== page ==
Mood Rings' debut album cover art is worthy of an exhibit. Surreal and playfully evocative, it's like something Rene Magritte would have painted after inhaling a plate of pot brownies. And that image -- a mysterious door opening into the clouds, releasing a tidal-wave into a disheveled bedroom -- couldn't have been paired with a more appropriate batch of songs.

'VPI Harmony' is the very definition of a "headphones album." It's a towering monolith of dream-pop sex and psychedelic mystery -- slithering like a snake, drifting like an aimless cloud. These aren't songs so much as colors. Guitars and synths are totally engulfed in reverb, individual melodies blurring together in trance-like breezes. (Is the singer a man or a woman? Is that a saxophone withering into the swirl on opener 'Dark Flow?') Take the New Wave slow-dance of 'The Line' or the mind-melting laser-show atmospherics of 'Perusha' -- this is some seriously trippy, three-dimensional s---.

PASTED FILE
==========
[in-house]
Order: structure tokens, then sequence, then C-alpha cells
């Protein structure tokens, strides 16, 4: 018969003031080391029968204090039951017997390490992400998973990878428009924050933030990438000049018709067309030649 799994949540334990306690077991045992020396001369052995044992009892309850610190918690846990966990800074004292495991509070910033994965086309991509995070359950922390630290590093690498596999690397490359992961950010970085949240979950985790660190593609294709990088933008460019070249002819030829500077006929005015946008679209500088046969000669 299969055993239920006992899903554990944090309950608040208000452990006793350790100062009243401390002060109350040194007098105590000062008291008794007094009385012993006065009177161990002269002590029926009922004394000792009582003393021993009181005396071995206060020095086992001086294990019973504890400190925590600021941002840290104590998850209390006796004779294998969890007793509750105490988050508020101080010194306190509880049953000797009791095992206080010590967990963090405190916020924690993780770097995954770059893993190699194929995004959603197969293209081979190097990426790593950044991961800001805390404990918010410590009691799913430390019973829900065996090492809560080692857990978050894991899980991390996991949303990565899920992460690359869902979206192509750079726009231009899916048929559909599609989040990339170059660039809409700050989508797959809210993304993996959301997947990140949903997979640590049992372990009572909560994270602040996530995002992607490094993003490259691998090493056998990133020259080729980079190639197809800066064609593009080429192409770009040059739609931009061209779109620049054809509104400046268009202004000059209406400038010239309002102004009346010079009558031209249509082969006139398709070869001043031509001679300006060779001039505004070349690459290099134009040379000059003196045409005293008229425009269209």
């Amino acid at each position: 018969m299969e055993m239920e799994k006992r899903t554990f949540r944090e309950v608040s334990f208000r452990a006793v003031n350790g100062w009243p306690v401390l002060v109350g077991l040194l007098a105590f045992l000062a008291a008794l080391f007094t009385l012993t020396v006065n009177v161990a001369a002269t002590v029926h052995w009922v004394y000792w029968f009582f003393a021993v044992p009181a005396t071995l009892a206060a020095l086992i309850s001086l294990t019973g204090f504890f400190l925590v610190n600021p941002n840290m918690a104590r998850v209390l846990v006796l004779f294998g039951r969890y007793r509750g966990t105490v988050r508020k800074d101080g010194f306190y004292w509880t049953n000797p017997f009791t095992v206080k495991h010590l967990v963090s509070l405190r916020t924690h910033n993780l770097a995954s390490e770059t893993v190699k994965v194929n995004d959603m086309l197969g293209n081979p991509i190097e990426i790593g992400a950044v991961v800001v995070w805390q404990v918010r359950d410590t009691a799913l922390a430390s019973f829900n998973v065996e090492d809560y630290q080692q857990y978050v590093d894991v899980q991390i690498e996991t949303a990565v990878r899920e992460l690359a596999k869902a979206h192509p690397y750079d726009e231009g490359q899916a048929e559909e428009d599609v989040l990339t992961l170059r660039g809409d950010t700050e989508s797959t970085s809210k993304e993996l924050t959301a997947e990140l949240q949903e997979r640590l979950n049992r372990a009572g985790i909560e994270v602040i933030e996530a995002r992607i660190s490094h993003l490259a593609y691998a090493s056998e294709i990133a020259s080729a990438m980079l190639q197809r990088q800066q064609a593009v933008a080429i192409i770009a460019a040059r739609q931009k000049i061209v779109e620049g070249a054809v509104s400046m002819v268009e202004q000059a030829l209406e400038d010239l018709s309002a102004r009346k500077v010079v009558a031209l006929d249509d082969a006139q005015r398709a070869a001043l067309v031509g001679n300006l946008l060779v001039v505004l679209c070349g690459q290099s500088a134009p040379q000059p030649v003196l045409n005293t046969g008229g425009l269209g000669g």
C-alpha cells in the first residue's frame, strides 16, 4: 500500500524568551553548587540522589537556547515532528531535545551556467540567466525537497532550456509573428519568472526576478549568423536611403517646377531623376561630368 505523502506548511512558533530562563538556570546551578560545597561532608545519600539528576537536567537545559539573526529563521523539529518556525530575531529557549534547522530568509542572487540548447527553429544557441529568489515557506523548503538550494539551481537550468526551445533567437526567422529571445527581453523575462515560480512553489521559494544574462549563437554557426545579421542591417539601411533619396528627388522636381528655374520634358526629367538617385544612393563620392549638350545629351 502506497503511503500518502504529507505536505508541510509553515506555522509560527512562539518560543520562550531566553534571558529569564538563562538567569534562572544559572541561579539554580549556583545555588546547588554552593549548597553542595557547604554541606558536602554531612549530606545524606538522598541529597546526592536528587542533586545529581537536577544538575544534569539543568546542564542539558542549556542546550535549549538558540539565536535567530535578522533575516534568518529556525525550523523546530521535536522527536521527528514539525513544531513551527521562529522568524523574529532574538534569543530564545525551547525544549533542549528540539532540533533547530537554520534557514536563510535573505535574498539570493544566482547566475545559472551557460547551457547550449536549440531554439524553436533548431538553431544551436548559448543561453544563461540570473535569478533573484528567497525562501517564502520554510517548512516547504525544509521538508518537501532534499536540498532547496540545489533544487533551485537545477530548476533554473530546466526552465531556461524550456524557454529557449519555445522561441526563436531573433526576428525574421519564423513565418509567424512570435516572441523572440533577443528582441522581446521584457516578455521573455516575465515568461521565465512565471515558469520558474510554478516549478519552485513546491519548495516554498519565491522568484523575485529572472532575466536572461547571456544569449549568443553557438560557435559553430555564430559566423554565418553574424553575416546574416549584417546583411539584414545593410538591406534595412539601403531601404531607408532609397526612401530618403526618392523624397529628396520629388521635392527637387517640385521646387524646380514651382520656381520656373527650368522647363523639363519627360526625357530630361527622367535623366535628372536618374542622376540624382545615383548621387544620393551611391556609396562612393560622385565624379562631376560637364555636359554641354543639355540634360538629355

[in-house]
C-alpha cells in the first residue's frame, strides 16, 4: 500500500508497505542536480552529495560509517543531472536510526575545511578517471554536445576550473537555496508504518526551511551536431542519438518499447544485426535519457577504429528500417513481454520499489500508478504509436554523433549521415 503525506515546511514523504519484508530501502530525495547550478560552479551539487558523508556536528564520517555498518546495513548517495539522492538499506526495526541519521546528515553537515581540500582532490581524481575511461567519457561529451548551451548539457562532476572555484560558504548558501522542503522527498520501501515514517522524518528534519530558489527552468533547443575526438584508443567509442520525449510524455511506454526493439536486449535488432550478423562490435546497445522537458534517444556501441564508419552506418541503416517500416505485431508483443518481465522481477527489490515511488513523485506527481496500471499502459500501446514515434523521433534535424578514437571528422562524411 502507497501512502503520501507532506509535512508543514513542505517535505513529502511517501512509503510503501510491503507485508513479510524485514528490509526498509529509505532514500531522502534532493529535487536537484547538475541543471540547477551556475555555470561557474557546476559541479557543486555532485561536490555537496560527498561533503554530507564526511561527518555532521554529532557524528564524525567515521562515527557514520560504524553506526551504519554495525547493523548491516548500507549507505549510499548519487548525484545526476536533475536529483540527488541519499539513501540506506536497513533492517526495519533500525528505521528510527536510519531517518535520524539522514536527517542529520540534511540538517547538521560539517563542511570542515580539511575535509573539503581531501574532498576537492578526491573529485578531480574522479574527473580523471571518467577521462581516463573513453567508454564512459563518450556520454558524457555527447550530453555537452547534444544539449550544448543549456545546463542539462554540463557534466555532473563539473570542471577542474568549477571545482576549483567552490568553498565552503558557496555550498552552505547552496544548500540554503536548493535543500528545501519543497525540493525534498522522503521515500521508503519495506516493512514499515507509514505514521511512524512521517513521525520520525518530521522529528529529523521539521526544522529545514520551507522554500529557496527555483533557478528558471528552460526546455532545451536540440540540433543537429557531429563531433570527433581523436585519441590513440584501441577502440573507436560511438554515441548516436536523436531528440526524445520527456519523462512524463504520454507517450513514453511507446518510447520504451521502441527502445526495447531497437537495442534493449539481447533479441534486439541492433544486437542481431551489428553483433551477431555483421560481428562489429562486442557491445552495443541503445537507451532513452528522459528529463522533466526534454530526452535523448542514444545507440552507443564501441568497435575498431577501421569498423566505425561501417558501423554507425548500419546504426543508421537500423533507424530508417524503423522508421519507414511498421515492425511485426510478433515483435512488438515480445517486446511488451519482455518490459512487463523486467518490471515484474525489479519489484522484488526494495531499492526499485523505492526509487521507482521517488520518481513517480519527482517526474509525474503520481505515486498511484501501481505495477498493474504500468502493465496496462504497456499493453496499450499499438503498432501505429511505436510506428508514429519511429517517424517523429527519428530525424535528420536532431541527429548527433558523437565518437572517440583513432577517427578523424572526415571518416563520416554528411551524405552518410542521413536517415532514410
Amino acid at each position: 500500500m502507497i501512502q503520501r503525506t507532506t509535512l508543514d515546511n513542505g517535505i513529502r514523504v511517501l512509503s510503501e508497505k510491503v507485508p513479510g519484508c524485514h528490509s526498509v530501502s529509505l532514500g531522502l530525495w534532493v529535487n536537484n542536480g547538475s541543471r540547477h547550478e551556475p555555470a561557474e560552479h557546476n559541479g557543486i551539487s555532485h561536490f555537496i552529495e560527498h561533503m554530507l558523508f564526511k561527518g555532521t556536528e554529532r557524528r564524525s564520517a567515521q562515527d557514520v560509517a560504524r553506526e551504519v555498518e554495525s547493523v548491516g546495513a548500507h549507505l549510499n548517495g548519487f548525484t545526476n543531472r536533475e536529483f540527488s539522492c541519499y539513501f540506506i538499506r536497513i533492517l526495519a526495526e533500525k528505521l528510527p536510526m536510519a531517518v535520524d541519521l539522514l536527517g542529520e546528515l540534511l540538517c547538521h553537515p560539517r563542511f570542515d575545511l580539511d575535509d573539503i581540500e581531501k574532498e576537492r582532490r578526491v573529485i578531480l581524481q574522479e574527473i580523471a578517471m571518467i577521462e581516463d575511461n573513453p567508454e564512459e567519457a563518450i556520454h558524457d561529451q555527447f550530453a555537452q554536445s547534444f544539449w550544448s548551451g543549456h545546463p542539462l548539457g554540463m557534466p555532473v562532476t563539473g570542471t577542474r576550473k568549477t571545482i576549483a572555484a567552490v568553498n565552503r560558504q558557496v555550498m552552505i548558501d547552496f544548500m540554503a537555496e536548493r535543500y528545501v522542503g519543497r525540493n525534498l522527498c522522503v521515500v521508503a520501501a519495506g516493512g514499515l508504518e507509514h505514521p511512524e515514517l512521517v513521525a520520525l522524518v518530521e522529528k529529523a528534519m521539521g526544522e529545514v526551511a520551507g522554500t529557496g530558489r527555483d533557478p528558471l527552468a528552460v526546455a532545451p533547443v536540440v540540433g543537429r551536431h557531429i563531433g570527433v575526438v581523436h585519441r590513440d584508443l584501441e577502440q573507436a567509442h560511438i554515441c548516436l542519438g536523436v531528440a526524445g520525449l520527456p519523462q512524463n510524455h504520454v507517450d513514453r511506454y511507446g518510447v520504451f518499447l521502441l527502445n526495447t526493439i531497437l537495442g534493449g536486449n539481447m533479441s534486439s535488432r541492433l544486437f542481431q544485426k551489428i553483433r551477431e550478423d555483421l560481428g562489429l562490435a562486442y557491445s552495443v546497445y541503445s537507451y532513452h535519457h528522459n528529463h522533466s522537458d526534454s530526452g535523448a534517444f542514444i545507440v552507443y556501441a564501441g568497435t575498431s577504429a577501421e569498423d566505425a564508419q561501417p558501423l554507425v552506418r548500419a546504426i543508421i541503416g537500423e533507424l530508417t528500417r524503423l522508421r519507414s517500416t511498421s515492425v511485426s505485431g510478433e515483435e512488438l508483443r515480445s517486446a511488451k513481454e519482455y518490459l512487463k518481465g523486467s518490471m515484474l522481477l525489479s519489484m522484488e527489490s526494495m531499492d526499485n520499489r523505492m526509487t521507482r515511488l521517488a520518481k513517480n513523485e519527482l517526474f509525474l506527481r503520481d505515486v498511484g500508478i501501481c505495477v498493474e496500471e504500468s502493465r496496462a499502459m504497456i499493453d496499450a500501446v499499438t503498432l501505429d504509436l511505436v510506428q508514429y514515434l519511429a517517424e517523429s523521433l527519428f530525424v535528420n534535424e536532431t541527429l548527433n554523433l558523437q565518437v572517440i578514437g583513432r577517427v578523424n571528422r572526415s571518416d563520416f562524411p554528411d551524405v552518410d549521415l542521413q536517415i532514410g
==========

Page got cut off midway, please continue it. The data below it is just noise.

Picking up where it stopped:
It's also exhausting. The capital-r Reverb is often majestic in its own rite (few rock bands of this generation chase the R-dragon with such well-engineered heft), but it has a tendency of dwarfing the music's clever twists and turns -- like how 'Promise Me Eternity' suddenly drifts from jangle-pop to a girl-group daydream suited for a 'Twin Peaks' roadhouse. The saving grace is the rhythm section, whose muscle and propulsion keep the songs from drifting too far out into orbit.

Mood Rings do the whole "reverb-worshipping guitar-pop" thing better than most. But the best moments on 'VPI Harmony' suggest they're capable of way, way more.